Knee joint replacement involves replacing part or all of a knee joint that has been damaged or worn away with a prosthesis (new joint made of metal and plastic) to reduce pain and improve function.
Knee replacement surgery is the most common joint replacement surgery performed. There are about 80,000 knee replacements carried out per year in the UK and 130,000 in the US. Knee replacements were first carried out in the 1940’s and have developed significantly since then. There are two types of knee joint replacement:
A partial knee replacement it where only part of the joint is removed and replaced with a metal and plastic prosthesis. It is sometimes known as a Unicompartmental Knee Replacement (UKR) or Unicondylar Knee Arthroplasty.
A partial knee joint replacement is most commonly done on the inner side of the knee as that is the most common part of the joint affected by arthritis, and then the outer side, but if the arthritis is at the kneecap then the back of the patellar and front surface of the thigh bone are replaced - visit the patellofemoral arthritis section to find out more.
With a total knee replacement, all the bone and cartilage at the bottom of the thigh bone
(femur) and at the top of the shin bone (tibia) are removed. The entire joint is then replaced with a prosthesis (implant) made of
metal and plastic. Also known as a TKR or Total Knee Arthroplasty.
Here we will start by looking at the indications and alternatives to knee replacement surgery. We will the go on to look at what happens during surgery, the rehab process, common problems associated with surgery and the recovery process.
Knee joint replacements are most commonly carried out to treat advanced osteoarthritis of the knee. This is when the cartilage lining the joint becomes damaged and wears away, causing pain and limiting function.
The knee joint is where the ends of the thigh and shin bone meet. Each bone is lined with cartilage which allows them to glide smoothly over each other. With osteoarthritis, the cartilage thins and the bone underneath begins to thicken laying down new bony spurs, called osteophytes. As arthritis progresses, the cartilage can wear away altogether and you get bone rubbing on bone.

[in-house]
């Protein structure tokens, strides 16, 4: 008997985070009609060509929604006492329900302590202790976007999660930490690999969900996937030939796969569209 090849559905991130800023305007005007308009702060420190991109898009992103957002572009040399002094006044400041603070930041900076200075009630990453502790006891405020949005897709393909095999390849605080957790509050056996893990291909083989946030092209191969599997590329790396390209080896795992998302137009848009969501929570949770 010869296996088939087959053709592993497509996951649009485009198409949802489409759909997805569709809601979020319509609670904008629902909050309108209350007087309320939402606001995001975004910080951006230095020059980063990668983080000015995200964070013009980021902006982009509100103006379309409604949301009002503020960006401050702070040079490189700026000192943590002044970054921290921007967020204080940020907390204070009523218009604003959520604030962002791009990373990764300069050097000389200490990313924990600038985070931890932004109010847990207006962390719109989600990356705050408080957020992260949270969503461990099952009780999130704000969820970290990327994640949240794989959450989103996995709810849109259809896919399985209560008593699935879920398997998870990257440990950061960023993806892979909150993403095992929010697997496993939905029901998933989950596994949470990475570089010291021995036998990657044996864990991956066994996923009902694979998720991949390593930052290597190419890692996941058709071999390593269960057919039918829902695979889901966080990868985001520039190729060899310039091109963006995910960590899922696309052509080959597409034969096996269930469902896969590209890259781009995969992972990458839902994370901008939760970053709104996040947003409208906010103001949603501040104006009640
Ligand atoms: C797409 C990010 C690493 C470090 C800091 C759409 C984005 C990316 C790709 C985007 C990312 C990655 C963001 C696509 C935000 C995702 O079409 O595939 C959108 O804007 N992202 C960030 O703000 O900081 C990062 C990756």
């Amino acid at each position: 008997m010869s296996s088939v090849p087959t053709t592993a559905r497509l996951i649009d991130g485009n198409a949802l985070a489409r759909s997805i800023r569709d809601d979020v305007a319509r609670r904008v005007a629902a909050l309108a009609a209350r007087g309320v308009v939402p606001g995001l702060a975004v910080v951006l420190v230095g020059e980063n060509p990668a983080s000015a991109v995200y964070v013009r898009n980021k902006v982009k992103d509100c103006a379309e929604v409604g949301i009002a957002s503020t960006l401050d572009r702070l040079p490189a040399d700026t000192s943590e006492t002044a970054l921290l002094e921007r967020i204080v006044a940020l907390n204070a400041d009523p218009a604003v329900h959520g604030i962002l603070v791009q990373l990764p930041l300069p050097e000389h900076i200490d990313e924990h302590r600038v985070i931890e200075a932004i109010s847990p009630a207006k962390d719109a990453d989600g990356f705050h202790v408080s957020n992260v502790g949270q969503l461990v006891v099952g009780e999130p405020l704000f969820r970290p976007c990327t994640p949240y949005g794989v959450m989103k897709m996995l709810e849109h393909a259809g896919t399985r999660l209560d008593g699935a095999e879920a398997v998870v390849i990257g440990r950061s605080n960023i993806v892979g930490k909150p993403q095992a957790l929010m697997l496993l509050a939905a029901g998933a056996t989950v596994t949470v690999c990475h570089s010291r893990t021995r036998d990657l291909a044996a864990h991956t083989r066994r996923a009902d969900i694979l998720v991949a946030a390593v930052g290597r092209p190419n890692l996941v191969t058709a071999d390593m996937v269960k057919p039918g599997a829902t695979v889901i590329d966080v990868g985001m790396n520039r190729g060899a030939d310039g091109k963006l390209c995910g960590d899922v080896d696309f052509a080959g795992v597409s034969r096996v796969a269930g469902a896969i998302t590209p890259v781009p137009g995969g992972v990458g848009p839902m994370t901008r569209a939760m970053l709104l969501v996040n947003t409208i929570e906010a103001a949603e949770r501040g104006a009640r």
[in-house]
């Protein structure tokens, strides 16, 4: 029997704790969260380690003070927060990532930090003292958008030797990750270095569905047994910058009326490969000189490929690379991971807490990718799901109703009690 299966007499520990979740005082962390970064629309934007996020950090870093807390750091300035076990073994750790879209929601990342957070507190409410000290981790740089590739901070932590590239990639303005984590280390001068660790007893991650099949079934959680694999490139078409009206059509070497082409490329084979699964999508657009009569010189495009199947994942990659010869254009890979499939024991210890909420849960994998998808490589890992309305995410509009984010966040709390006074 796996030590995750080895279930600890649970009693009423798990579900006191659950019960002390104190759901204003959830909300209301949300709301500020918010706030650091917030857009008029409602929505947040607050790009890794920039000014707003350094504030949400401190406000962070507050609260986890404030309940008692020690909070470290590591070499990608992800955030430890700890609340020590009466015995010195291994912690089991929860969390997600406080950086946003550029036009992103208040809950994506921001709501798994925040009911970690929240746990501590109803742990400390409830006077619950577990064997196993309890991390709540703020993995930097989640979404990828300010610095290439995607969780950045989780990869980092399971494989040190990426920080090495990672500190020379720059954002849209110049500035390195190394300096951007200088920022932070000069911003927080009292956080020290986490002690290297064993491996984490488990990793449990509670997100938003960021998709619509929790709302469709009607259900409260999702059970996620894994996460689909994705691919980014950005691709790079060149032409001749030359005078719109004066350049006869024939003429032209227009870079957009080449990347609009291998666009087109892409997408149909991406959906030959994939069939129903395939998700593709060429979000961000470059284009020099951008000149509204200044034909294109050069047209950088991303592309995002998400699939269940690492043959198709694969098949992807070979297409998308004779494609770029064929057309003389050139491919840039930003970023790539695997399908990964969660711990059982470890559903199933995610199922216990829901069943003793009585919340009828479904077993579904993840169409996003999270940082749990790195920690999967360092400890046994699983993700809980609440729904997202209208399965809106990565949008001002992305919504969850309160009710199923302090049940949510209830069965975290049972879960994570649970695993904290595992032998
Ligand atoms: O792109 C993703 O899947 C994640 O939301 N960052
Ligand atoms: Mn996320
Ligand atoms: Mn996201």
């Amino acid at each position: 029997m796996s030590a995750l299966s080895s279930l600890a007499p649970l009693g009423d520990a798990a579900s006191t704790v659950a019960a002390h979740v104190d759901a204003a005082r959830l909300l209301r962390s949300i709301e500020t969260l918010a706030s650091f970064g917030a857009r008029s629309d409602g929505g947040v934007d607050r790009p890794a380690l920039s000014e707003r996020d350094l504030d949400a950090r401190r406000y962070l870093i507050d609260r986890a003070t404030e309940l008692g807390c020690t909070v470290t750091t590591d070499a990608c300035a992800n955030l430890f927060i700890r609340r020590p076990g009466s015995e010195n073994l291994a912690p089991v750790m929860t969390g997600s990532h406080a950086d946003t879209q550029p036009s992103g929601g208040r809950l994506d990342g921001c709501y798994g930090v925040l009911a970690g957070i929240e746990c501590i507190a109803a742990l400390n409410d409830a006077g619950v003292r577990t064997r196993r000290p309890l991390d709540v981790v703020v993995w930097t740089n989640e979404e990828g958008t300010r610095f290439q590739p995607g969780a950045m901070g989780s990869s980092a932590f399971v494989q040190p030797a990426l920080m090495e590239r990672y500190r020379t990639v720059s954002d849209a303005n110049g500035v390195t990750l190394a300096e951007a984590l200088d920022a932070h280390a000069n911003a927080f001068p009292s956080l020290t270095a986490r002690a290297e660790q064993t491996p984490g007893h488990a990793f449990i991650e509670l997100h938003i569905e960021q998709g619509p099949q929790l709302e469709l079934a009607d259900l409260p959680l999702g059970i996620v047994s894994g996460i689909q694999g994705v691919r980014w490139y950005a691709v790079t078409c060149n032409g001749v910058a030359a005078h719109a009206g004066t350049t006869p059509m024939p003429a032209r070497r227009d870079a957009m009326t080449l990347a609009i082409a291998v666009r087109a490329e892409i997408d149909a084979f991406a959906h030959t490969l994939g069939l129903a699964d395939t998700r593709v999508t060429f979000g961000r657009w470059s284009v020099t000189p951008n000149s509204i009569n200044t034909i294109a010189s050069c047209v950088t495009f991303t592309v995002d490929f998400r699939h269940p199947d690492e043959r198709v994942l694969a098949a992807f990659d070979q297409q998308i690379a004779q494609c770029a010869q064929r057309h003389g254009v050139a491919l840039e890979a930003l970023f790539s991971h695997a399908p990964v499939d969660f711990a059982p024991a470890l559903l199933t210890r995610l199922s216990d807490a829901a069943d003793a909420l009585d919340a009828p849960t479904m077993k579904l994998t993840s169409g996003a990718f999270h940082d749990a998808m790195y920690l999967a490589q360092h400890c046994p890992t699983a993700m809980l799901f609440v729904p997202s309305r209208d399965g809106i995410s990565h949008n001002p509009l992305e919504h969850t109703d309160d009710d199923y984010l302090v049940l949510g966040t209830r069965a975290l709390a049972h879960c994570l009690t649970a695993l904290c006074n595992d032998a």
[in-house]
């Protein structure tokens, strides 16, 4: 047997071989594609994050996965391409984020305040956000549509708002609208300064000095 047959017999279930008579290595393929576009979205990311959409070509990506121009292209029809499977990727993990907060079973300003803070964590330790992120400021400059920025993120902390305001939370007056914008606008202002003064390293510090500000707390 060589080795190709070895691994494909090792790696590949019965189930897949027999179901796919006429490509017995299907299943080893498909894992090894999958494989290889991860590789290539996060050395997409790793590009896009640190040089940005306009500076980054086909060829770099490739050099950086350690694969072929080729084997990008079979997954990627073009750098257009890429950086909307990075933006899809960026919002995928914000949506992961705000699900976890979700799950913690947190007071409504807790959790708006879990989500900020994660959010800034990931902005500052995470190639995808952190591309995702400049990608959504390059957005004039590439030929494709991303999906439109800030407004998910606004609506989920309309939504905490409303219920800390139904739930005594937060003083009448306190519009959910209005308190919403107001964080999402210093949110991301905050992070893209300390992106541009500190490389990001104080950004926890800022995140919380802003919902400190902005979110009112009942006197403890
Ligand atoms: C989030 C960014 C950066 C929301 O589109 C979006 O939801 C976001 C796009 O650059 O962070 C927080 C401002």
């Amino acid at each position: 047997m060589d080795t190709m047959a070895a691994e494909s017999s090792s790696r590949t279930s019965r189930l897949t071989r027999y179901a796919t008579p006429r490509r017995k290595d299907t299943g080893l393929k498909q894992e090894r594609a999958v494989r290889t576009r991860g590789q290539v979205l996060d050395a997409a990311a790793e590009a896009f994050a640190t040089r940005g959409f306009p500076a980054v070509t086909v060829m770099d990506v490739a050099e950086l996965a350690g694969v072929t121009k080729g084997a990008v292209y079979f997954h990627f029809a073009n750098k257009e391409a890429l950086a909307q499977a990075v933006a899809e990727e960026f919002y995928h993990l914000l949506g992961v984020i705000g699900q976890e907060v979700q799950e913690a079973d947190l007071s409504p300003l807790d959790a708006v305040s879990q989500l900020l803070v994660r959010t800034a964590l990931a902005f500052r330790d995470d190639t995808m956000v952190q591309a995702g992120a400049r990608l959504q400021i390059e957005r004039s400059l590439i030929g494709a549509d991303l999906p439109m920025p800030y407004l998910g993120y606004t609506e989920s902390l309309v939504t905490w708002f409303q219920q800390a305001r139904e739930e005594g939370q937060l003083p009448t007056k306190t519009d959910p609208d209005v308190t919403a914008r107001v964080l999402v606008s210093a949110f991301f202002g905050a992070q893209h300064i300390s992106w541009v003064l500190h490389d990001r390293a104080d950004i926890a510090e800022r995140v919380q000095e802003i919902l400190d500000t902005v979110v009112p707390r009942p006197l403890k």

Arthritis pain can end up so severe that normal daily activities such as walking and going down stairs become extremely painful and difficult. The knee can even become deformed. When this happens, the best course of action is knee joint replacement.
People are often unsure at what stage of arthritis surgery is appropriate. There are no hard and fast rules but the following criteria are a good guideline:
1) The pain is affecting your normal daily activities e.g. walking, stairs
2) The pain is affecting your sleep e.g. frequently keeps you awake or wakes you up
3) You have tried exercises to strengthen your knee for a reasonable period with no effect
4) You are in severe pain
If your symptoms are not as severe as these, a knee joint replacement is probably not needed and other treatment methods are more appropriate. Visit the Arthritis section to find out more including treatment options for arthritis.
Some people worry about leaving it too long before having a knee replacement. Rest assured, there is no need to worry. Arthritis does not get to a stage where it is so bad that the surgery can’t be performed, so there is no harm in waiting. However, if by waiting you are losing lots of strength in your muscles from not being able to keep active, it is likely to take you longer to recover after surgery.
Most people with osteoarthritis do not require a knee joint replacement. Arthritis pain can often be successfully managed without the need for surgery, by using treatments such as exercises, pain relief, PRICE and injections. Visit the Knee Arthritis Treatment section for more information on effective ways to treat osteoarthritis of the knee.
Knee joint replacement is only performed when arthritis has become advanced and non-surgical treatments are no longer adequately controlling the pain, or when function is serious inhibited.
If treatment is not working anymore, there are some simpler operations that can be effective:
1) Knee Arthroscopy: Key-hole surgery where damaged parts of cartilage are removed
2) Osteotomy: Where a small amount of diseased bone is removed
You can find out more about the surgery itself, the rehab and recovery process, common problems associated with knee replacements and frequently asked questions by clicking the appropriate link below, depending on which type of surgery you are interested in:
You can also check out our new book Knee Arthritis: Take Back Control. Packed full of great information from exercises to knee replacements and everything in between. Available in paperback or on your Kindle from only $3.99/£2.99.